Thursday, September 13, 2001 Volume 67, Issue 15


Emotions running high

Students feeling 'surreal,' 'eerie' in wake of terrorist attacks

By Jim Parsons
Daily Cougar Staff

The initial shock over Tuesday's terrorist attacks on New York City and
Washington, D.C., may have passed, but for many people, the real terror may just be beginning.

Across the nation Tuesday, Americans woke to continuing news coverage of the
attacks that heavily damaged the Pentagon and toppled the twin towers of the
World Trade Center. For some UH students, the reality of the situation was just
beginning to dawn.

"It's kind of surreal," said Rolan Lenus, a junior history major. "It still doesn't register
in my mind. It's like you are watching a movie."

Such emotions aren't unusual, said Dr. Edward Reitman, a Houston clinical
psychologist. He said people may find it difficult to sort out their feelings in the
wake of catastrophic events like Tuesday's.

"Human beings initially -- when they're faced with trauma, catastrophe, things that
are hard to comprehend -- deny," Reitman said.

But when the reality of the events sets in, Reitman said people must learn to face
their fears and concerns.

"When this occurs, you're going to have to accept the feelings, not deny them," he

Reitman said one of the most difficult emotions for Americans to handle after the
attacks is a loss of faith in the United States' stability and security. The sudden
feeling of vulnerability that comes with being attacked is difficult to cope with, he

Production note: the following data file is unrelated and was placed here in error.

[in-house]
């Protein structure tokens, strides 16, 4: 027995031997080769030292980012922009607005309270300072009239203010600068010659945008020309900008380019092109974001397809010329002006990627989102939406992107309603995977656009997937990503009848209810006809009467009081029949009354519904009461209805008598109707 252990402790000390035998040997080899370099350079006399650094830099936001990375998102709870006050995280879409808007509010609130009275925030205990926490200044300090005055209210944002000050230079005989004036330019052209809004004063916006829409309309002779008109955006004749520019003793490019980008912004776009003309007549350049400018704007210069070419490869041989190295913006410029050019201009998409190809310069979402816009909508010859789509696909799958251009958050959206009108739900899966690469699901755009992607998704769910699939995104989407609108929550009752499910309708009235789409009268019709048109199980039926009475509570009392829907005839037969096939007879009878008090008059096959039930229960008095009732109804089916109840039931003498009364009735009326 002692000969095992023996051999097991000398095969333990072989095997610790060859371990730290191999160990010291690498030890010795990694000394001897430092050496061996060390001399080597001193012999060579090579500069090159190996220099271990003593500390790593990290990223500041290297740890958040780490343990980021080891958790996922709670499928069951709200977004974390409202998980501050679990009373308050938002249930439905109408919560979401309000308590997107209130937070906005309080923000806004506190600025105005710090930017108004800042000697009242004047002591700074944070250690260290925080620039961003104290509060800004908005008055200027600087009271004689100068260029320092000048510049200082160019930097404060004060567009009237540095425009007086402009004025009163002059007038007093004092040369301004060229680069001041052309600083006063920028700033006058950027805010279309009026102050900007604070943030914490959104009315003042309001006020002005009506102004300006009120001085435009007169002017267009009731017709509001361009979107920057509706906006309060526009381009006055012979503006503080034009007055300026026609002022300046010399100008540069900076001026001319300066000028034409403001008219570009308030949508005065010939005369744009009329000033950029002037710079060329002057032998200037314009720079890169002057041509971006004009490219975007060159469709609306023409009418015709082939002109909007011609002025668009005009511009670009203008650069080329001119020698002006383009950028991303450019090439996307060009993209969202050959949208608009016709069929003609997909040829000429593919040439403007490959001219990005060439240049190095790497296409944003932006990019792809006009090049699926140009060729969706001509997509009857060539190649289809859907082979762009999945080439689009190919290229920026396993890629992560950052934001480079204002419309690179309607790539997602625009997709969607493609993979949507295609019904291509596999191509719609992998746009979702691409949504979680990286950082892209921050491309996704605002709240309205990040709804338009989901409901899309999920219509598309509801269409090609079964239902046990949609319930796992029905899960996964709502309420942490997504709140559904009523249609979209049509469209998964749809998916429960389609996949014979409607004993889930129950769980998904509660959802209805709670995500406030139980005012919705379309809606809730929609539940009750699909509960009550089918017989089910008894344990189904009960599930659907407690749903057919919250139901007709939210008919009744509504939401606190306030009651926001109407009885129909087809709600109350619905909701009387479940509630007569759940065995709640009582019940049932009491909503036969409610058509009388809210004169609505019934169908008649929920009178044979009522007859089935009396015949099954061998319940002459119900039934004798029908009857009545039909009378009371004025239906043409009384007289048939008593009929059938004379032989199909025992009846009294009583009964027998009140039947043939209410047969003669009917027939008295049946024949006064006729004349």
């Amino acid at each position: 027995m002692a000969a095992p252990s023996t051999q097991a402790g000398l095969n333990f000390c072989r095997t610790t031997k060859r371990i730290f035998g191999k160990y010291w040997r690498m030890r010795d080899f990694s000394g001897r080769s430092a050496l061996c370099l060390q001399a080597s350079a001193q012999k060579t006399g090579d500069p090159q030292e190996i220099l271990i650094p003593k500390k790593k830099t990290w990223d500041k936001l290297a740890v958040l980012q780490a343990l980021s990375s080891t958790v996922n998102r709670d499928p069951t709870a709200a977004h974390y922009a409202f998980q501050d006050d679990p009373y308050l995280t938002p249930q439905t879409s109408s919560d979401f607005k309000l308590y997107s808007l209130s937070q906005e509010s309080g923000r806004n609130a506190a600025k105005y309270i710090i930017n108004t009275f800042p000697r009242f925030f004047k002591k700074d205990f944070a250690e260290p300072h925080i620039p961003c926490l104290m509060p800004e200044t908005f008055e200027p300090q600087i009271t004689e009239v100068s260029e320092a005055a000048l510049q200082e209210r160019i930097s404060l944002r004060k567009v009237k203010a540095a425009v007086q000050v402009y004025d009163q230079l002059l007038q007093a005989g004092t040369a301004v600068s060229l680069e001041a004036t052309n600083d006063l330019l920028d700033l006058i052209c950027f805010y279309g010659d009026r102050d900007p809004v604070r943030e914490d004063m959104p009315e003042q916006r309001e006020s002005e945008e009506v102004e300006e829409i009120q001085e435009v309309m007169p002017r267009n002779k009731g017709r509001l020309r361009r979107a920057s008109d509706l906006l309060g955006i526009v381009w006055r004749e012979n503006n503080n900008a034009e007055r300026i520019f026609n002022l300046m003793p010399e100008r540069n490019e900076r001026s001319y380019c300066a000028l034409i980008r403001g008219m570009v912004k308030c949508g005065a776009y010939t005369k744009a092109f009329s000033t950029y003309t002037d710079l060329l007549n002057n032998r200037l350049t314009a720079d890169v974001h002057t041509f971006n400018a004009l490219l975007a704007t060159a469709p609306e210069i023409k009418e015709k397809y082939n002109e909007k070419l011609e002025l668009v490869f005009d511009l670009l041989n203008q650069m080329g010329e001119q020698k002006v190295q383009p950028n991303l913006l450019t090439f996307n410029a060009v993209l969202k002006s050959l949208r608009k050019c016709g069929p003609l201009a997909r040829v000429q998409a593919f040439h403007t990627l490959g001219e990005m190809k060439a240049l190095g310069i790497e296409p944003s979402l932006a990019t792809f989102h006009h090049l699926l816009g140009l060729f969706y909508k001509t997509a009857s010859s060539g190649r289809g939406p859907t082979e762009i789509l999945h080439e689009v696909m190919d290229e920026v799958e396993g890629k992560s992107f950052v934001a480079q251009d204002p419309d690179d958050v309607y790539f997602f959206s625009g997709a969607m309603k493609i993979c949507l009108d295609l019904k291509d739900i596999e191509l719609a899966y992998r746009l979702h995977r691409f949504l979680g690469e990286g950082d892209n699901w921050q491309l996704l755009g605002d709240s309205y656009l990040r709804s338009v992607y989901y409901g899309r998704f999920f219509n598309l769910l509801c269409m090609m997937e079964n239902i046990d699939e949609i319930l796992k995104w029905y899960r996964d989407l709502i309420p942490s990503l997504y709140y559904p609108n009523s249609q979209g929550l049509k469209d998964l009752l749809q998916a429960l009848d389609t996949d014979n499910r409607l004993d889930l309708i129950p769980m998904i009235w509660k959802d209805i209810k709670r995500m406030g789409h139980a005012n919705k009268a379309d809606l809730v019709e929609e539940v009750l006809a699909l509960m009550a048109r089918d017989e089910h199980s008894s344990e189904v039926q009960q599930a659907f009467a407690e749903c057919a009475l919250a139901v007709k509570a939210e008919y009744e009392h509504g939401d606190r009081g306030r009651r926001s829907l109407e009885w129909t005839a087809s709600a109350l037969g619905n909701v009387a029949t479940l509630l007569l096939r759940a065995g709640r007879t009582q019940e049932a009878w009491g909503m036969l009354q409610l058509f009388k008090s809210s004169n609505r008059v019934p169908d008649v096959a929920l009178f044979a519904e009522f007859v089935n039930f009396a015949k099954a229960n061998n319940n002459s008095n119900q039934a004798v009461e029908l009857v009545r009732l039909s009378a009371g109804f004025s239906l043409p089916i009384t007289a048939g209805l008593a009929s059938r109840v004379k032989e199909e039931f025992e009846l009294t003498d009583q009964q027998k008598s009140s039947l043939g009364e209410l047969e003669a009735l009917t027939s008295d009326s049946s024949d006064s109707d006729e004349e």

"The country will never be the same. The old sense of total security that illusion
is totally gone forever, and I don't think that sense of invulnerability will ever occur
again," Reitman said.

Those emotions seemed to be the norm at UH on Wednesday. Although several
students said they didn't know how to react, others, like members of the Delta Phi
Omega sorority, put themselves to work trying to help the victims of the tragedy.

The sorority raised an estimated $350 to $400 for the American Red Cross on
Wednesday morning and afternoon at the PGH breezeway -- some in large
donations, some from students who only had change to spare.

"We just thought there was a huge need for college students to do this," said Mital
Brahmbhatt, the sorority's president. "It's eerie, because you haven't been touched
by something like this in America."

The sorority plans to man a donation table at the University Center today.

Aside from shock, the overwhelming feeling on campus was a desire for action.

"It is not only our national tragedy -- it is the whole world. It's symbolic," said junior
biology major Thao Pham. "We should prepare defense. We don't want war here."

That's exactly the sentiment Reitman said he hoped will lead America through the
fallout from this week's strikes to positive long-term effects.

"I believe we're going to see a sense of unity and a renewed desire to grow," he
said. "I'm hoping that this will serve as an impetus for people to look for leadership
and to demand things, to become more involved and active in selecting leaders
and in voting."

-- with additional reporting by Melissa Kummer

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